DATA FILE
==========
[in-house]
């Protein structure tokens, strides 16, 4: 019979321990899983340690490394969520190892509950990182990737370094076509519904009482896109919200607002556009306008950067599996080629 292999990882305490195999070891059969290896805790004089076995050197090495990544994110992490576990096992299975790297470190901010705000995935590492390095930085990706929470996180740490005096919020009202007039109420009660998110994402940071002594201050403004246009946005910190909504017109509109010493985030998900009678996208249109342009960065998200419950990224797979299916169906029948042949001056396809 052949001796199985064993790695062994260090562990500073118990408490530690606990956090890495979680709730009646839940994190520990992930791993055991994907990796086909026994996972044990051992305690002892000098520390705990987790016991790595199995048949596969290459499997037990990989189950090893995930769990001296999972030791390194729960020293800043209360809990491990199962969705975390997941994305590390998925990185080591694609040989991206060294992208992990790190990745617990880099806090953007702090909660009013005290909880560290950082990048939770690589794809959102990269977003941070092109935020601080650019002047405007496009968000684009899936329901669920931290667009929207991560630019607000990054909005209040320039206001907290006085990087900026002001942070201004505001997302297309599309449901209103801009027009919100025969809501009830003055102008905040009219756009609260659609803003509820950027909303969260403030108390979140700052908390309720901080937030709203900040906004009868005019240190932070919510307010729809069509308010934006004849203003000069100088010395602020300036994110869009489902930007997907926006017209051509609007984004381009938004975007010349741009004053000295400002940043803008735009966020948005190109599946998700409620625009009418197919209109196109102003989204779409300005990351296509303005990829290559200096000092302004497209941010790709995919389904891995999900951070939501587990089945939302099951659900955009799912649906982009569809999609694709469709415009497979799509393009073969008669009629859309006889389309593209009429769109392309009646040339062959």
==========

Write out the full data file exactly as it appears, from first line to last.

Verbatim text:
[in-house]
């Protein structure tokens, strides 16, 4: 019979321990899983340690490394969520190892509950990182990737370094076509519904009482896109919200607002556009306008950067599996080629 292999990882305490195999070891059969290896805790004089076995050197090495990544994110992490576990096992299975790297470190901010705000995935590492390095930085990706929470996180740490005096919020009202007039109420009660998110994402940071002594201050403004246009946005910190909504017109509109010493985030998900009678996208249109342009960065998200419950990224797979299916169906029948042949001056396809 052949001796199985064993790695062994260090562990500073118990408490530690606990956090890495979680709730009646839940994190520990992930791993055991994907990796086909026994996972044990051992305690002892000098520390705990987790016991790595199995048949596969290459499997037990990989189950090893995930769990001296999972030791390194729960020293800043209360809990491990199962969705975390997941994305590390998925990185080591694609040989991206060294992208992990790190990745617990880099806090953007702090909660009013005290909880560290950082990048939770690589794809959102990269977003941070092109935020601080650019002047405007496009968000684009899936329901669920931290667009929207991560630019607000990054909005209040320039206001907290006085990087900026002001942070201004505001997302297309599309449901209103801009027009919100025969809501009830003055102008905040009219756009609260659609803003509820950027909303969260403030108390979140700052908390309720901080937030709203900040906004009868005019240190932070919510307010729809069509308010934006004849203003000069100088010395602020300036994110869009489902930007997907926006017209051509609007984004381009938004975007010349741009004053000295400002940043803008735009966020948005190109599946998700409620625009009418197919209109196109102003989204779409300005990351296509303005990829290559200096000092302004497209941010790709995919389904891995999900951070939501587990089945939302099951659900955009799912649906982009569809999609694709469709415009497979799509393009073969008669009629859309006889389309593209009429769109392309009646040339062959």